Wednesday, January 23, 2002

TR Bermuda Marathon

1/17 –23/02

I had wanted to run the Bermuda Marathon for years but didn’t see any sense in going there unless we could stay for a week and enjoy the island. Now that we are retired, time is no longer a hindrance. However money could be as the island is very, VERY expensive. We had visited Bermuda in 1993 on a combined pleasure/business trip but I must have forgotten how expensive it was? I got my first clue when I tried to book a hotel room – they ranged from $200 to 400 in OFFSEASON! Fortunately I was able to book a one-bedroom apartment in a guesthouse located on the South Shore (near the pink sandy beaches and next to all the luxury hotels) for only $100/day. We were on our way!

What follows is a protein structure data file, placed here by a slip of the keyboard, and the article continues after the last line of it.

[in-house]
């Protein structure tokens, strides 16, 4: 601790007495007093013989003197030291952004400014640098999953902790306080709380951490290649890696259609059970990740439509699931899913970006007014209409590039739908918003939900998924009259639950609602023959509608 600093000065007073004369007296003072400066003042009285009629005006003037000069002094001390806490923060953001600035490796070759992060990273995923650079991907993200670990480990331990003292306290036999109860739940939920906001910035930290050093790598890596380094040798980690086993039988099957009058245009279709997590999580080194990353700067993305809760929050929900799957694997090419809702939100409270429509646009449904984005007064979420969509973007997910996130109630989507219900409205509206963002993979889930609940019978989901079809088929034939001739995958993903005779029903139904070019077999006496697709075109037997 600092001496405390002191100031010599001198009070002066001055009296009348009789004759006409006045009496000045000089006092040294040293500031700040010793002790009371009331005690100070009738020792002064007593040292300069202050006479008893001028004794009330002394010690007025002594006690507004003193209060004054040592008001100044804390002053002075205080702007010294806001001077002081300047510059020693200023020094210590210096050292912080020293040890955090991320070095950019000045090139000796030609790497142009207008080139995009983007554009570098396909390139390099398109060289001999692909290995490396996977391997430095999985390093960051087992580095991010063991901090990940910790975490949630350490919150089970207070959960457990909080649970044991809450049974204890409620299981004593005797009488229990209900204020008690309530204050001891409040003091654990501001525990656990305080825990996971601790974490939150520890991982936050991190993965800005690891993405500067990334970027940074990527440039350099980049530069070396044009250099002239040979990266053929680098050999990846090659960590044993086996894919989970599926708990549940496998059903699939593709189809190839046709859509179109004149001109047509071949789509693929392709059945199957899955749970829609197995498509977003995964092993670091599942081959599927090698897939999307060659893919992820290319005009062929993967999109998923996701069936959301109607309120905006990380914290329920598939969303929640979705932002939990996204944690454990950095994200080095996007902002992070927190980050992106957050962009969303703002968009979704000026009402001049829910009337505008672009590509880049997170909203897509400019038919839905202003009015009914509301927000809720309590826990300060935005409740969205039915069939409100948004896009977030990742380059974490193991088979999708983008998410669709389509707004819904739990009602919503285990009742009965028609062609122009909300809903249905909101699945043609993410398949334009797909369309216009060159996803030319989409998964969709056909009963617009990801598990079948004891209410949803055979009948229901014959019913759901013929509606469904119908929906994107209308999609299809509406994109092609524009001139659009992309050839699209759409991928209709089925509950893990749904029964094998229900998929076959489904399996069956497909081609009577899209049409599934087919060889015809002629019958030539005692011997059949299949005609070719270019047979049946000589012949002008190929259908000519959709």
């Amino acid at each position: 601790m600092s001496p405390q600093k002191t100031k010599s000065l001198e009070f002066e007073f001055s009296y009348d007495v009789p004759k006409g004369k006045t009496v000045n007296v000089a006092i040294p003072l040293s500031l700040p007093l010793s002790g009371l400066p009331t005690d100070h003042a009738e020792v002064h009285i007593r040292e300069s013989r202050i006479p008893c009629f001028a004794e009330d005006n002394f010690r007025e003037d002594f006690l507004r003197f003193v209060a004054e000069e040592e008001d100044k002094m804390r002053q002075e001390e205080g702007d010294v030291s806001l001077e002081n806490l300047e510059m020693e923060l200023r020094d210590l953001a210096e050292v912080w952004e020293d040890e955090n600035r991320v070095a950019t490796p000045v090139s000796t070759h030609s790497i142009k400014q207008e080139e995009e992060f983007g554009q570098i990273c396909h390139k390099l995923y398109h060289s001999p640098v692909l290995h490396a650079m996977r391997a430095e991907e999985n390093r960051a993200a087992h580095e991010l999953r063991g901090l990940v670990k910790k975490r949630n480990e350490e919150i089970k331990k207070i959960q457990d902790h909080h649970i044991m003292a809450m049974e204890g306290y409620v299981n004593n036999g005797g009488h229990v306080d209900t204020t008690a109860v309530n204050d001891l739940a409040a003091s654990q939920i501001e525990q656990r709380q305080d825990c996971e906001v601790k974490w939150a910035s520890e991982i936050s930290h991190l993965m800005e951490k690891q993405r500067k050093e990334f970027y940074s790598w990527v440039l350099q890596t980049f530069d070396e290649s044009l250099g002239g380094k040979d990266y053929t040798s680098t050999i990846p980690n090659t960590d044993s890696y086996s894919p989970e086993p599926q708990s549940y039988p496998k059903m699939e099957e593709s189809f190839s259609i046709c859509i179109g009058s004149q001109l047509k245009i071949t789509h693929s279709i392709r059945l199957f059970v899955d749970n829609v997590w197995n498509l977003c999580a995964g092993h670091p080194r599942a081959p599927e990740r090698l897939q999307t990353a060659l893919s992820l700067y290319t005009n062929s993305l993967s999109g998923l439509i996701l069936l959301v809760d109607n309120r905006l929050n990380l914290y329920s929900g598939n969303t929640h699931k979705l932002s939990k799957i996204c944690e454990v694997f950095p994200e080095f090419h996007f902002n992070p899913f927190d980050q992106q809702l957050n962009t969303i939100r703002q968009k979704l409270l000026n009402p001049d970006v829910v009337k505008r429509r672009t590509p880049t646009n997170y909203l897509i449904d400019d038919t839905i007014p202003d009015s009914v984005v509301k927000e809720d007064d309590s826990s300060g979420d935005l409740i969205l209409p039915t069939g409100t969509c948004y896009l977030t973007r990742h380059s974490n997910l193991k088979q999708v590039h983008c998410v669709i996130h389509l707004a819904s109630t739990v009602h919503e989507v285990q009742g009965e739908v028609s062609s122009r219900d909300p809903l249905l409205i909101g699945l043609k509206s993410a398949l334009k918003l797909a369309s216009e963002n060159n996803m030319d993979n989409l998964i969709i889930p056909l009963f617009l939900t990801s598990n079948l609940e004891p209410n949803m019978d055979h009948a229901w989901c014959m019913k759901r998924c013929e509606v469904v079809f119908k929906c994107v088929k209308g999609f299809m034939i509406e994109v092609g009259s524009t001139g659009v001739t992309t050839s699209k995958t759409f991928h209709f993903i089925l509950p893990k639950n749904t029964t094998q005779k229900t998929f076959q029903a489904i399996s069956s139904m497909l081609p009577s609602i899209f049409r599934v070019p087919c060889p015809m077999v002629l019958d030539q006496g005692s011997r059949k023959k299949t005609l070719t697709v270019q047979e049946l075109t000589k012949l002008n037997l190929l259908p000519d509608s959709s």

Even with a transfer in Atlanta it is only a 4-½ hour trip to Bermuda from Florida. After we arrived at our guesthouse we walked over to a supermarket to stock up on some of the essential food groups (beer, wine, water, pop and snack food) and received our second price shock. A 2-liter bottle of Coke - $3.49, potato chips that were marked at $1.49 for sale in the US were marked up to $3.12? And hold on to your seat –tenderloin steak -$19.95/lb. Since the Bermudian dollar is on par with the US dollar and interchangeable on the island, I don’t know how the locals can afford to live there? I naively thought that we could eat in pubs instead of restaurants to save money. Yeah right! First of all it is not like Merry Old England with a pub on every corner. The only pubs are located in Hamilton and a few hamlets/villages on the island. And pub food such as fish & chips or shepherd’s pie cost $15 to 20? Hell I could get good pub food in England for 5 or 6 pounds ($8 to 10 US). But that was still much cheaper than the restaurants where you would be lucky to feed a couple for $100 excluding booze! My next bitch (I’ll get all the money bitches unloaded first and then tell you the good things about the island so you’ll remember them last) was transportation. Tourists can’t rent cars – only a moped- so we had to take taxis or use public transportation. Our guesthouse was approximately 1-½ miles from Hamilton. A taxi was $10, a bus $3 – each way! Fortunately we were able to buy a multiple-day pass that provided unlimited travel on the buses and ferries for about $8/day which was very reasonable. And just in case I have you all excited about moving there –WAIT – there is a rule that non-Bermudians can only purchase homes that generate a specific level of rental income that equates to a home valued at a minimum of $2Million! That is about the price that homes located on the water start at. Still packing your stuff?